The underlying point here is that people---both men and women---respond positively to someone who is quietly confident. Confidence is a desired trait in relationships, because confident people tend to be less needy, less "clingy", and less likely to suppress the personality traits that make them unique. As I say, confident people know who they are. They know they have something good to bring into a relationship, and they're not going to settle for less than they deserve. The only people who typically don't want a confident partner are people who have a need to dominate and control their relationships. My guess is that you're not looking for someone to control you.
Good luck, Lori, and let me know what happens with your online dating search.
Tuesday, December 1, 2009
DEAR JIM: I'm 63 years old and living with a 71 year old man on a ranch he inherited from his parents many years ago. He was widowed ten years ago and we've been living together nearly eight years. He's not in great health (he has emphysema and diabetes). I hate to sound selfish or greedy, but I worry about what would happen if he passes away. A couple of friends have told me that after seven years of living together I'm considered his common law wife. Is that true? And does that mean I'd inherit the ranch if he dies before me? He has two daughters, if that matters. ("Joanie" in Nevada)
DEAR JOANIE: Common law marriage is a very misunderstood subject, but the bottom line in your case is that it doesn't apply to you or your relationship. There are only nine states that currently recognize common law marriages, and Nevada is not one of them. And even in those nine states, living together does not automatically grant the couple common law marriage status, no matter how long the cohabitation has lasted.
So if the man you're living with were to die, you would not automatically be entitled to a share of his estate, the way you would if the two of you were married to each other. You could still inherit the ranch, as well as any or all other property he may own at the time of his death, but only if he leaves a valid will naming you as his beneficiary. Without a will, his daughters would inherit everything.
I know it may be awkward to bring up these matters with him, but you've really got to. You've invested eight years of your life in a relationship that could---for no fault of yours---end suddenly, and you'd have nothing to show for it. Even if, for whatever reason, he doesn't want to get married, he should at least have a will, and so should you. It would cost very little to have an attorney draw up "reciprocal" wills---wills that are the mirror images of each other, and that leave everything to the person who dies first.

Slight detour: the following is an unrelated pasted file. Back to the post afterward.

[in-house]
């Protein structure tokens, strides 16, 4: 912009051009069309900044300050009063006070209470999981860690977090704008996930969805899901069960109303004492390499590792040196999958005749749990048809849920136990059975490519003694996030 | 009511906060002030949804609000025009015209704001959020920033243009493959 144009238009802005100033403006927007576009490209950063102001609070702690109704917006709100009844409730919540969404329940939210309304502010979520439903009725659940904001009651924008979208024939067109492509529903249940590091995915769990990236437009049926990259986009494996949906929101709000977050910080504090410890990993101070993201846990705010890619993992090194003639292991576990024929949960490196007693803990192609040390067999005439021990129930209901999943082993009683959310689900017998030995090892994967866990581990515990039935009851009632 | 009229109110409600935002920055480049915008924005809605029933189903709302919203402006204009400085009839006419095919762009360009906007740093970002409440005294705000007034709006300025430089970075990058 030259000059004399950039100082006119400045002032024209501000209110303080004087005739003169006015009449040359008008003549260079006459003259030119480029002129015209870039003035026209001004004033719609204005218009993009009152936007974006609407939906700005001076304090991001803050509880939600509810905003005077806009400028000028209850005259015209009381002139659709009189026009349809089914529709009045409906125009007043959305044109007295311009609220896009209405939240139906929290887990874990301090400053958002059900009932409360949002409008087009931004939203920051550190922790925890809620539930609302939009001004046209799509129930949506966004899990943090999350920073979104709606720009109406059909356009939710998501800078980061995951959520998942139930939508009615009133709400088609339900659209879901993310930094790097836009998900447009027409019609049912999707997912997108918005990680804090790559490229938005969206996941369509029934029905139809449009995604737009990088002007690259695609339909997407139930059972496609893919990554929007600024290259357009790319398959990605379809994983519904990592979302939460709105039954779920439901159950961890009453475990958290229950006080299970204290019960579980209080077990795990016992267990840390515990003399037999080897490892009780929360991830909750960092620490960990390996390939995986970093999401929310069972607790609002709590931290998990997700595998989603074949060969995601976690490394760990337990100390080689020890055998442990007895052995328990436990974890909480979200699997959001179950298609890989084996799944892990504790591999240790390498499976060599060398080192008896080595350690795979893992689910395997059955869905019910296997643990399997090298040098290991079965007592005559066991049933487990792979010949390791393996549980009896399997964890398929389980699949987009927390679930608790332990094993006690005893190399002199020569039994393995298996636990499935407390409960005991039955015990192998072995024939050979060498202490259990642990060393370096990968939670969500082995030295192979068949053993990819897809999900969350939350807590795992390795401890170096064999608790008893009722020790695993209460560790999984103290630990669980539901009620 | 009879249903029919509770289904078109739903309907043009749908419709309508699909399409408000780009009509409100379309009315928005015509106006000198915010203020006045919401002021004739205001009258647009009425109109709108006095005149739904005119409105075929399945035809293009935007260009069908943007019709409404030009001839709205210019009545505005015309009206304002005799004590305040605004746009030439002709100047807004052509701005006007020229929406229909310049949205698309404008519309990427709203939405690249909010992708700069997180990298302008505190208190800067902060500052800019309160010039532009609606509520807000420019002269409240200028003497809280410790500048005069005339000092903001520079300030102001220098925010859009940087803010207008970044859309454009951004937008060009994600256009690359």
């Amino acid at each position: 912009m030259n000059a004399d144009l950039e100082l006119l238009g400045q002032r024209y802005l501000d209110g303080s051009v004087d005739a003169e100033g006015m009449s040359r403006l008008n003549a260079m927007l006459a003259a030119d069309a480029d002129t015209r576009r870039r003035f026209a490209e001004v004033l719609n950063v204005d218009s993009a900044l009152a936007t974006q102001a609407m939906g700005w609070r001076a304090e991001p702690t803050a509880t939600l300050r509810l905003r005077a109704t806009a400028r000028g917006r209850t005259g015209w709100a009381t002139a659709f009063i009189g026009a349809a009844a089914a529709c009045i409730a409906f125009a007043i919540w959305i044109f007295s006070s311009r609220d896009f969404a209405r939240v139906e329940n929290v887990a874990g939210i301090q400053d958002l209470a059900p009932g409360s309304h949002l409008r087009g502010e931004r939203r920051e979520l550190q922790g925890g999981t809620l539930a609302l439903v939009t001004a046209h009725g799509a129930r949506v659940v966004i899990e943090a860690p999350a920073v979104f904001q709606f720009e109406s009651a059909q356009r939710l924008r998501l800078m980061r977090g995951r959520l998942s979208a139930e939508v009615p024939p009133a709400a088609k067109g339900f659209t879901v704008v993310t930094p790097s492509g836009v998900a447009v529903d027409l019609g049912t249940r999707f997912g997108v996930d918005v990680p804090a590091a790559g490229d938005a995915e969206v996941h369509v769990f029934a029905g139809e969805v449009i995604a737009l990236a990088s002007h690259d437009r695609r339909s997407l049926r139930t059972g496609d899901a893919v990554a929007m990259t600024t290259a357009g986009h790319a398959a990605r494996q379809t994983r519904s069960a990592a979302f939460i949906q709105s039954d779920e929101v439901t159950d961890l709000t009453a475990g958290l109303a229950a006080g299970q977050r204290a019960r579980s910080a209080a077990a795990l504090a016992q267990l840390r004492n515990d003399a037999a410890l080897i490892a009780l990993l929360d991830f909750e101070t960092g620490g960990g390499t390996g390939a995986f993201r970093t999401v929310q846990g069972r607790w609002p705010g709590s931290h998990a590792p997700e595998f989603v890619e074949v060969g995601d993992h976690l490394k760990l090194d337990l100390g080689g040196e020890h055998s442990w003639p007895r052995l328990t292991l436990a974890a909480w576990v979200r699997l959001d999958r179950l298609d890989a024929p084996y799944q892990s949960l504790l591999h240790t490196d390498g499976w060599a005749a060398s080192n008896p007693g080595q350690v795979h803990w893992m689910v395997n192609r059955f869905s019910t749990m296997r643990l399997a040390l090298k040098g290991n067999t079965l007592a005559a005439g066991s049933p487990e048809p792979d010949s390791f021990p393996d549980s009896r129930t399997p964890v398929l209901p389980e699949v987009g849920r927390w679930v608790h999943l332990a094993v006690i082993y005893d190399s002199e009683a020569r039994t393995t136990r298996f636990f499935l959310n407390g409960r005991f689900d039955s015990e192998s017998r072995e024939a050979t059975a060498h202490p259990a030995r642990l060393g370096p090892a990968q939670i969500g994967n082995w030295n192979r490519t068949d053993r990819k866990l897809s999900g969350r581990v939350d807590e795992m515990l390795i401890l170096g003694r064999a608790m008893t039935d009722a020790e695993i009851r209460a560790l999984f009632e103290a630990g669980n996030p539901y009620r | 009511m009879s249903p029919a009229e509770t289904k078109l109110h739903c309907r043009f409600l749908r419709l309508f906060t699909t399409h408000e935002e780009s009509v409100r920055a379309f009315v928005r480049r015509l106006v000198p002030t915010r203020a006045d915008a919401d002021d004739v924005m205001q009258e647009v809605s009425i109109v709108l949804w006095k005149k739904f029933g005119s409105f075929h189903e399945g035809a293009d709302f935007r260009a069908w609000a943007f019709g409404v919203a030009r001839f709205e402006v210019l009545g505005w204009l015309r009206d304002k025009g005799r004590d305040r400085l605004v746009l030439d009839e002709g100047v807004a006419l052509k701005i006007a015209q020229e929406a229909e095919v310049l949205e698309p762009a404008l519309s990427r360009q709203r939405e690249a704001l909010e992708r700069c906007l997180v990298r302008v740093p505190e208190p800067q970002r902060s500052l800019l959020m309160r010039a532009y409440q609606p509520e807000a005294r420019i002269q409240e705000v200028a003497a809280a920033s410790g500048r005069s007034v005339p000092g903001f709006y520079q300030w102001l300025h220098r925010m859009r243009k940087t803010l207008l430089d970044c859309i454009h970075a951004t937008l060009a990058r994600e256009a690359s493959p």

The truth is, even though he may be in poor health, life sometimes throws a curveball: he may outlive you. The fact that you'd be willing to leave everything you have to him if he's willing to do the same, should make it easier to discuss the issue without your looking selfish in any way.
Good luck, Joanie, and please let me know what happens.
Friday, November 13, 2009
DEAR JIM: My mother is a widow in her early 70's. Dad died five years ago and, fortunately, left her in good shape financially. But recently, she's taken up with a guy in his 60's who my sister and I feel is a slippery character. He's vague about his background. He's supposedly a "long-time widower", with kids "out of state", and lives off his "investments", but he never says what those investments are or how he made his money in the first place. Google searches on him turn up next to nothing. My mother told us that they're planning to get married on Valentine's Day, and will be going on a Caribbean cruise for their honeymoon. Mom has already put a deposit down on the cruise using her credit card---his funds are supposedly "tied up." When we try to talk sense to her, she gets angry with us, and tells us we don't know what it's like to be lonely (my sister and I are both married). Is there anything we can do legally to keep my mother from making a big mistake? ("Sally" in Dallas)
DEAR SALLY: I agree with you this all smells fishy, but I doubt that a court would intervene at this point. Although every state has guardianship and "conservatorship" laws that can, in extreme cases, transfer some or all of a person's decision-making powers to a relative or other person, there has to be a clear-cut case of incapacity proven. Bad judgment isn't enough. Unless it's combined with seriously-diminished physical and/or mental capacity---which, at the very least, would require a doctor's written opinion---courts will usually stay away from cases like this.
However, that doesn't mean a lawyer can't help you and your mother. In fact, I strongly recommend that she immediately consult a lawyer who specializes in domestic relations law. The reason is that, assuming you can't persuade your mother not to go ahead with the wedding, she absolutely needs a pre-nuptial agreement.
In a properly-drafted "pre-nup", both parties would fully disclose their respective finances and personal information prior to the wedding. The lawyer your mother hires would represent only her. If the boyfriend wants to be represented by a lawyer, he'd have to get his own (and some states require both parties to a pre-nup to have separate representation). Your mother's lawyer's job would be to make sure that her boyfriend is coming clean about his income, assets, debts, marital history, and all other relevant facts. An experienced lawyer could quickly tell if someone is being evasive or dishonest, and he would advise your mother accordingly.